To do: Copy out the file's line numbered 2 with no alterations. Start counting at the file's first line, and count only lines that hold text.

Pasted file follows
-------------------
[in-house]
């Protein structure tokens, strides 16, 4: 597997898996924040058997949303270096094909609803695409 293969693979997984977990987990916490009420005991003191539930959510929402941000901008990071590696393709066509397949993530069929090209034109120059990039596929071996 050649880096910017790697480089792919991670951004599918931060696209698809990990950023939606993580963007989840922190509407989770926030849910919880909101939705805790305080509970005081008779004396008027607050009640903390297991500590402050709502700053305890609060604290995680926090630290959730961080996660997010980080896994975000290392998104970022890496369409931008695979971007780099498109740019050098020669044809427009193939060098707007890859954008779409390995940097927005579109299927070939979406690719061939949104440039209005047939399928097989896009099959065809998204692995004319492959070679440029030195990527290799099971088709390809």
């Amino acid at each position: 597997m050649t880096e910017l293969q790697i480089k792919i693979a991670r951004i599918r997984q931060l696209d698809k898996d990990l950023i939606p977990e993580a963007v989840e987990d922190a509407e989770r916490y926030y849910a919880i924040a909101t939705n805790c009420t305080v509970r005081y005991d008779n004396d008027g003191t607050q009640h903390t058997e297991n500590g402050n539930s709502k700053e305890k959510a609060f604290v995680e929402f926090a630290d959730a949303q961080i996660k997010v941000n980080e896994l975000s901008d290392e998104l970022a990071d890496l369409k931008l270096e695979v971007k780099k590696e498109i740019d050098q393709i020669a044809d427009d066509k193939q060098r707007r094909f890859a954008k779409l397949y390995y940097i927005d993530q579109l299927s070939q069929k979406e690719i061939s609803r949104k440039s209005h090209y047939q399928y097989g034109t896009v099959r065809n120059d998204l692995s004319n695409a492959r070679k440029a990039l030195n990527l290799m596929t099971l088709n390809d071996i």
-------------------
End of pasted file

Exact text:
């Protein structure tokens, strides 16, 4: 597997898996924040058997949303270096094909609803695409 293969693979997984977990987990916490009420005991003191539930959510929402941000901008990071590696393709066509397949993530069929090209034109120059990039596929071996 050649880096910017790697480089792919991670951004599918931060696209698809990990950023939606993580963007989840922190509407989770926030849910919880909101939705805790305080509970005081008779004396008027607050009640903390297991500590402050709502700053305890609060604290995680926090630290959730961080996660997010980080896994975000290392998104970022890496369409931008695979971007780099498109740019050098020669044809427009193939060098707007890859954008779409390995940097927005579109299927070939979406690719061939949104440039209005047939399928097989896009099959065809998204692995004319492959070679440029030195990527290799099971088709390809």